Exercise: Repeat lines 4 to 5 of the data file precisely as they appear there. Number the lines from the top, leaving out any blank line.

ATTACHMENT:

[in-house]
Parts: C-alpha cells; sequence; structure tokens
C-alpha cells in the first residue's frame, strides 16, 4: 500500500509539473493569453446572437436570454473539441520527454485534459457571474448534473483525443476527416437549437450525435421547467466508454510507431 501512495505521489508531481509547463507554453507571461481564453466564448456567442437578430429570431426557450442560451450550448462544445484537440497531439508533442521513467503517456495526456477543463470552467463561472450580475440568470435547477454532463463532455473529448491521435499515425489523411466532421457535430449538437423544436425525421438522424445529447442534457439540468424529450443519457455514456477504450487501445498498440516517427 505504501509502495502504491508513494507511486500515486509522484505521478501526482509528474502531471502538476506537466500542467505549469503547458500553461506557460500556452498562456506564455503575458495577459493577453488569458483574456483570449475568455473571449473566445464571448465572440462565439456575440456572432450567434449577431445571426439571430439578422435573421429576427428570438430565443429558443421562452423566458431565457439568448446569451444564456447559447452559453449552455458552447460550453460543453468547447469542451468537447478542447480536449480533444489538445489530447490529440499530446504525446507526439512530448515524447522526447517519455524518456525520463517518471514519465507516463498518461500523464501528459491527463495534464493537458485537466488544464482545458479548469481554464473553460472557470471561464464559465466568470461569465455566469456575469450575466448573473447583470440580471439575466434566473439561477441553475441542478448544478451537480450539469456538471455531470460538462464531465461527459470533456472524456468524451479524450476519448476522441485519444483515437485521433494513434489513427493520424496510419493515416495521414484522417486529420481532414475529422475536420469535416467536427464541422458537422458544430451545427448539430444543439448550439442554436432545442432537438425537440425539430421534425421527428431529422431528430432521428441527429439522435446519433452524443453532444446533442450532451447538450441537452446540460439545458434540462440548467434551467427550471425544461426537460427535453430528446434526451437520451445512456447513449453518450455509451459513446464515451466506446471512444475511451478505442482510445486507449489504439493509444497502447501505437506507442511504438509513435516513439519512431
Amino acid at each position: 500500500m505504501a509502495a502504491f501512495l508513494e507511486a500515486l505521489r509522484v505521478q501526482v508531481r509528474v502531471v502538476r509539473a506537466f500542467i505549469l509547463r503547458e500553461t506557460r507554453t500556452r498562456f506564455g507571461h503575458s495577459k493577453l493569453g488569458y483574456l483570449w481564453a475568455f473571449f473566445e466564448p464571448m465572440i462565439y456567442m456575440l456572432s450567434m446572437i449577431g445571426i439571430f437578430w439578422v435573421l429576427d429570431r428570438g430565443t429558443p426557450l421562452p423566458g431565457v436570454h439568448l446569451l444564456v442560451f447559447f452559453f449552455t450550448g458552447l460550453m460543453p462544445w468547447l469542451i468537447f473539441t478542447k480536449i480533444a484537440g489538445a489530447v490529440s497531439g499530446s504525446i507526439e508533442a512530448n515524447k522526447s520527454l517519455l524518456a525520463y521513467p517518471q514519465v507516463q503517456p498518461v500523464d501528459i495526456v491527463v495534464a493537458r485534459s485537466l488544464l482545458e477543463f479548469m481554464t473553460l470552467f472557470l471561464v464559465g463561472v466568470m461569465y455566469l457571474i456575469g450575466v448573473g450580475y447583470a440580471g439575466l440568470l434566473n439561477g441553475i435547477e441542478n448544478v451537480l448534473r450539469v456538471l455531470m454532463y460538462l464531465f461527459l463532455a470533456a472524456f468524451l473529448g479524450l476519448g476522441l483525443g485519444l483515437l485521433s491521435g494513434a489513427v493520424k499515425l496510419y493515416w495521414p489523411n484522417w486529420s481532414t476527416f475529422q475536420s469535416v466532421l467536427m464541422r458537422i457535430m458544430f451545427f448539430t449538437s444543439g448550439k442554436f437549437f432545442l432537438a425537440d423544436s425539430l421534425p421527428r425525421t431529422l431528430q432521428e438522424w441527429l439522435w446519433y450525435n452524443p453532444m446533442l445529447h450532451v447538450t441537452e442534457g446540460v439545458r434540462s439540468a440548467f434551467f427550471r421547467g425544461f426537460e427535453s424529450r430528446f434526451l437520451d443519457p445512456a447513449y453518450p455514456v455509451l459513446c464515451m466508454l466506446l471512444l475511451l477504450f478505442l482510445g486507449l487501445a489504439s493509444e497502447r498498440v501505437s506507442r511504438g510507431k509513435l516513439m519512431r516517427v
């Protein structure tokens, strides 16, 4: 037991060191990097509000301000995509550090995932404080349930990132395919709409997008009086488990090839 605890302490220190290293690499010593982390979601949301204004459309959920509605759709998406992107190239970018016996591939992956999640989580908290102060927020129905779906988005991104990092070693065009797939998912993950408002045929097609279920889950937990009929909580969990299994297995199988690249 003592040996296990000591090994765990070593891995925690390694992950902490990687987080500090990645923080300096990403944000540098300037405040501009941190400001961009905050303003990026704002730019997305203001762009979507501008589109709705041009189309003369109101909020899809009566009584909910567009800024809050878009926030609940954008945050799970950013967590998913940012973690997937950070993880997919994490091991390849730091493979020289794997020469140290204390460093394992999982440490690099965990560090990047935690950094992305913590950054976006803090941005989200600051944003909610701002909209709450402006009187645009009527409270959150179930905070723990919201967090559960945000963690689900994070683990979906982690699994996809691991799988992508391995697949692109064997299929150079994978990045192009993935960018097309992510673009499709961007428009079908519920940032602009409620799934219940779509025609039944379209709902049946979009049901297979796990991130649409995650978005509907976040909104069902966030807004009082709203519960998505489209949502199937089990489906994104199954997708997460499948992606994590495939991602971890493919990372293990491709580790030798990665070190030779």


Amino acid at each position: 500500500m505504501a509502495a502504491f501512495l508513494e507511486a500515486l505521489r509522484v505521478q501526482v508531481r509528474v502531471v502538476r509539473a506537466f500542467i505549469l509547463r503547458e500553461t506557460r507554453t500556452r498562456f506564455g507571461h503575458s495577459k493577453l493569453g488569458y483574456l483570449w481564453a475568455f473571449f473566445e466564448p464571448m465572440i462565439y456567442m456575440l456572432s450567434m446572437i449577431g445571426i439571430f437578430w439578422v435573421l429576427d429570431r428570438g430565443t429558443p426557450l421562452p423566458g431565457v436570454h439568448l446569451l444564456v442560451f447559447f452559453f449552455t450550448g458552447l460550453m460543453p462544445w468547447l469542451i468537447f473539441t478542447k480536449i480533444a484537440g489538445a489530447v490529440s497531439g499530446s504525446i507526439e508533442a512530448n515524447k522526447s520527454l517519455l524518456a525520463y521513467p517518471q514519465v507516463q503517456p498518461v500523464d501528459i495526456v491527463v495534464a493537458r485534459s485537466l488544464l482545458e477543463f479548469m481554464t473553460l470552467f472557470l471561464v464559465g463561472v466568470m461569465y455566469l457571474i456575469g450575466v448573473g450580475y447583470a440580471g439575466l440568470l434566473n439561477g441553475i435547477e441542478n448544478v451537480l448534473r450539469v456538471l455531470m454532463y460538462l464531465f461527459l463532455a470533456a472524456f468524451l473529448g479524450l476519448g476522441l483525443g485519444l483515437l485521433s491521435g494513434a489513427v493520424k499515425l496510419y493515416w495521414p489523411n484522417w486529420s481532414t476527416f475529422q475536420s469535416v466532421l467536427m464541422r458537422i457535430m458544430f451545427f448539430t449538437s444543439g448550439k442554436f437549437f432545442l432537438a425537440d423544436s425539430l421534425p421527428r425525421t431529422l431528430q432521428e438522424w441527429l439522435w446519433y450525435n452524443p453532444m446533442l445529447h450532451v447538450t441537452e442534457g446540460v439545458r434540462s439540468a440548467f434551467f427550471r421547467g425544461f426537460e427535453s424529450r430528446f434526451l437520451d443519457p445512456a447513449y453518450p455514456v455509451l459513446c464515451m466508454l466506446l471512444l475511451l477504450f478505442l482510445g486507449l487501445a489504439s493509444e497502447r498498440v501505437s506507442r511504438g510507431k509513435l516513439m519512431r516517427v
């Protein structure tokens, strides 16, 4: 037991060191990097509000301000995509550090995932404080349930990132395919709409997008009086488990090839 605890302490220190290293690499010593982390979601949301204004459309959920509605759709998406992107190239970018016996591939992956999640989580908290102060927020129905779906988005991104990092070693065009797939998912993950408002045929097609279920889950937990009929909580969990299994297995199988690249 003592040996296990000591090994765990070593891995925690390694992950902490990687987080500090990645923080300096990403944000540098300037405040501009941190400001961009905050303003990026704002730019997305203001762009979507501008589109709705041009189309003369109101909020899809009566009584909910567009800024809050878009926030609940954008945050799970950013967590998913940012973690997937950070993880997919994490091991390849730091493979020289794997020469140290204390460093394992999982440490690099965990560090990047935690950094992305913590950054976006803090941005989200600051944003909610701002909209709450402006009187645009009527409270959150179930905070723990919201967090559960945000963690689900994070683990979906982690699994996809691991799988992508391995697949692109064997299929150079994978990045192009993935960018097309992510673009499709961007428009079908519920940032602009409620799934219940779509025609039944379209709902049946979009049901297979796990991130649409995650978005509907976040909104069902966030807004009082709203519960998505489209949502199937089990489906994104199954997708997460499948992606994590495939991602971890493919990372293990491709580790030798990665070190030779």